Is it legal to take pictures… of buildings overseas?
I’m not qualified to comment on the specifics of other countries’ law, but the question highlights the importance of checking if there are restrictions on photography when you visit another country.
Concerns about national security mean that restrictions have increased in many countries, and they are always subject to change. In some countries, ‘sensitive’ locations may include not only military installations but the civil transport system, bridges and industrial complexes.
In others, photographing people, and in particular women, without permission can get you into trouble. Travel guides and tourist offices will usually have information about photography restrictions for the country you’re visiting.
Is it legal to take pictures… of buildings and monuments and sell the images for charity?
The Copyright, Designs and Patents Act 1988 contains an exception under which copyright will not be infringed by making a photograph of a building.
It’s also not copyright infringement to make photographs of sculptures, models for buildings or works of artistic craftsmanship where these are permanently situated in a public place or in premises open to the public.
Such photographs can be sold or otherwise published without infringing any copyright. Photographs of other kinds of artistic works may infringe copyright unless the included work is incidental to the image as a whole.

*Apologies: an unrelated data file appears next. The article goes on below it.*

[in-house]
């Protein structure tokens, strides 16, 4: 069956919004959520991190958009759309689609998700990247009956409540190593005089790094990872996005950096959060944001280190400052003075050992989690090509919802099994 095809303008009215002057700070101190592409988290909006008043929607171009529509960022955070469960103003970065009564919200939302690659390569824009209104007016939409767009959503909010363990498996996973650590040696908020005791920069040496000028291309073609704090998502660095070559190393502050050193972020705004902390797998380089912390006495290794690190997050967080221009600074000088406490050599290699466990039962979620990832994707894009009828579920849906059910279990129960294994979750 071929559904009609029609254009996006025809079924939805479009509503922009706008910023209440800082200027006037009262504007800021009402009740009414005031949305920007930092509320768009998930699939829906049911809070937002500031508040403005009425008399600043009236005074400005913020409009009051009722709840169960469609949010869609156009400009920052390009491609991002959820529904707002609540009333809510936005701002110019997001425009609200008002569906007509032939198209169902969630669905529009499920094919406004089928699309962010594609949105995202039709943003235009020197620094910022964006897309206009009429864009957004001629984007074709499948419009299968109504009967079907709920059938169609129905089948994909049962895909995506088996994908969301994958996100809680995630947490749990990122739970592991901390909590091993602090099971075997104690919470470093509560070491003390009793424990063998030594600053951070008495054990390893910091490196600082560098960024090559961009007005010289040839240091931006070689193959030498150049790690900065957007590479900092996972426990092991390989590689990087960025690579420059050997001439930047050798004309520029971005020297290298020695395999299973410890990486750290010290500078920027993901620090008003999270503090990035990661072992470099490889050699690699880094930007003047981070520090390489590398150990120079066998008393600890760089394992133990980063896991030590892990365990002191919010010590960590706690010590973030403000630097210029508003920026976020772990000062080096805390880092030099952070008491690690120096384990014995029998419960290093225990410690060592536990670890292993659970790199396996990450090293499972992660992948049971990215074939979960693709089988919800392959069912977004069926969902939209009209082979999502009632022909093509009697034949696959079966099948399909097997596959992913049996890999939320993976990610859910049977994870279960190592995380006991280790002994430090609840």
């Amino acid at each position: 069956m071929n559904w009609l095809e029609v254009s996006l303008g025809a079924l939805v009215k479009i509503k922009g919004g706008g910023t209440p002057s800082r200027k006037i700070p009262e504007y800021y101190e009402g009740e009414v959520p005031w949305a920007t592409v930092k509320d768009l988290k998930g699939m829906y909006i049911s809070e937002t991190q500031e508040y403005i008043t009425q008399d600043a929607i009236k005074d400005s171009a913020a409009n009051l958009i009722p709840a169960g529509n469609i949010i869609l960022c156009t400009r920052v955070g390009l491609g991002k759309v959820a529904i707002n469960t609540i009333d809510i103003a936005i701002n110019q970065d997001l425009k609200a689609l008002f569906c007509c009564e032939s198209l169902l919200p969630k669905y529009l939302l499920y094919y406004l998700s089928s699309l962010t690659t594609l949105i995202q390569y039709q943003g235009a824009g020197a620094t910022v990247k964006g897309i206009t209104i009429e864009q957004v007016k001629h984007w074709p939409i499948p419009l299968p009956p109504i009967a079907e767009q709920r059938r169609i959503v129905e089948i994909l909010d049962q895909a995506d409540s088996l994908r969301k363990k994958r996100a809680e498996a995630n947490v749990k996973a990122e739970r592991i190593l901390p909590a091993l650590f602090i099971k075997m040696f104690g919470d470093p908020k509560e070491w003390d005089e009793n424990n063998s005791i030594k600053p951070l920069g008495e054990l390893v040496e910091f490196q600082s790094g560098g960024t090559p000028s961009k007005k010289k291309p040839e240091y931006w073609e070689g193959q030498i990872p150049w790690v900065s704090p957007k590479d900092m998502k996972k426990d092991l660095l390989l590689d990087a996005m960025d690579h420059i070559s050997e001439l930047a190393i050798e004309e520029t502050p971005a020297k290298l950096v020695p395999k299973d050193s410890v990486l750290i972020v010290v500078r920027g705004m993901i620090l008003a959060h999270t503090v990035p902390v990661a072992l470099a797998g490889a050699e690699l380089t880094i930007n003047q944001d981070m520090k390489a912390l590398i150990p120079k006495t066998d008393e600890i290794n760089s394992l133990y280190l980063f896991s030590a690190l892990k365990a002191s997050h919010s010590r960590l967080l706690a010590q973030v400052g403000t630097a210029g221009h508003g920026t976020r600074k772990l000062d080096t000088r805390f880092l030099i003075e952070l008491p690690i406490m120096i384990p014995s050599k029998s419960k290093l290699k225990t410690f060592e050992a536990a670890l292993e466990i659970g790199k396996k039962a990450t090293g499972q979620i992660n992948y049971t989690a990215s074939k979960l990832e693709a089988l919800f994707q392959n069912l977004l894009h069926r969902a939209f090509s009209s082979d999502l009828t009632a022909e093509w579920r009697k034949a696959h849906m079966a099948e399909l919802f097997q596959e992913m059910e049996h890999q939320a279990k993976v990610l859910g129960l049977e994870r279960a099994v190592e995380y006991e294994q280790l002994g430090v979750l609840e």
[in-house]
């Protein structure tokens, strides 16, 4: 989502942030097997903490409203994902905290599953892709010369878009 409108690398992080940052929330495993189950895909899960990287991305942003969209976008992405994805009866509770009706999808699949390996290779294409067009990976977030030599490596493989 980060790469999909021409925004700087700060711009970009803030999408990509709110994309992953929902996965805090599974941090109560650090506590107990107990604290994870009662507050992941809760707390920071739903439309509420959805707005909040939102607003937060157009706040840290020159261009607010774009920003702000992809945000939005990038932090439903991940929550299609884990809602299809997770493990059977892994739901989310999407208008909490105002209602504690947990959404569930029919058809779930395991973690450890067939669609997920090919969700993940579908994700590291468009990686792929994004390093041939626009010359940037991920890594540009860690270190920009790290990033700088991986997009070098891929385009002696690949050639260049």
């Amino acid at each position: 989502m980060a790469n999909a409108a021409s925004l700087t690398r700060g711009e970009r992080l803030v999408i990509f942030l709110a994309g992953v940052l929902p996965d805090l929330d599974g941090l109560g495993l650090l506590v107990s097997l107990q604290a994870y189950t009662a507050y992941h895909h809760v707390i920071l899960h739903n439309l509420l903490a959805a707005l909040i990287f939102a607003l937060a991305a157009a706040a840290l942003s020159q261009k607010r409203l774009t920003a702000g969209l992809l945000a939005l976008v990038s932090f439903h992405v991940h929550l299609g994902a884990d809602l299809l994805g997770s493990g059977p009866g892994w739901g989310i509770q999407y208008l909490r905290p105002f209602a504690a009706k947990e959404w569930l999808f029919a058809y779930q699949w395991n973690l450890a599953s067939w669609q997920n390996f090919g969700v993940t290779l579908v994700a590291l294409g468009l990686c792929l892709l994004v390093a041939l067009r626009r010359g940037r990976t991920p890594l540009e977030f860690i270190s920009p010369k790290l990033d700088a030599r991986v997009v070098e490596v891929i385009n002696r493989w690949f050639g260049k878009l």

If you’re taking photographs on private property, such as within a churchyard, you should seek consent because the owner can impose restrictions on photography.
It’s also worth checking whether there are any restrictions on photography (particularly commercial photography) in the public parks. The fact that the proceeds from any sales will go to charity might make consent easier to obtain.
Is it legal to take pictures… of houses?
IN A NUTSHELL: You can if the photograph is taken from a public place.
IN DETAIL: In the UK, a person does not have rights in the image of his property and a photograph of a building does not infringe any copyright in the building (Copyright, Designs and Patents Act 1988, s.62).
So, if the image is taken from a public place, or from a place where you have permission to take photographs, it’s legal to take photographs of buildings and to sell them.
You could, however, be liable for trespass if you took the photograph from a place that you did not have the right to enter, or where the owner prohibited photography.
If a photograph of a distinctive house is used in advertising, this may infringe the CAP Code (The British Code of Advertising, Sales Promotion and Direct Marketing), which urges marketeers to obtain written permission before portraying people or their identifiable possessions.
The information provided in this feature is, to the best of our knowledge, correct at the time of going to press. However, the information is for general guidance purposes only. It does not constitute legal advice and should not be relied upon. You are advised to seek professional advice in relation to any legal query or problem.
No responsibility can be accepted by Digital Camera World or Future Publishing Limited, or any distributor of Digital Camera, for any inaccuracies or errors in the information or for any loss or damage suffered by anyone who relies on it.
Further reading on photography and the law is strongly recommended and in some cases necessary to fully understand the laws surrounding the subject. The application and impact of laws can vary widely depending on the specific facts and the specific jurisdiction involved.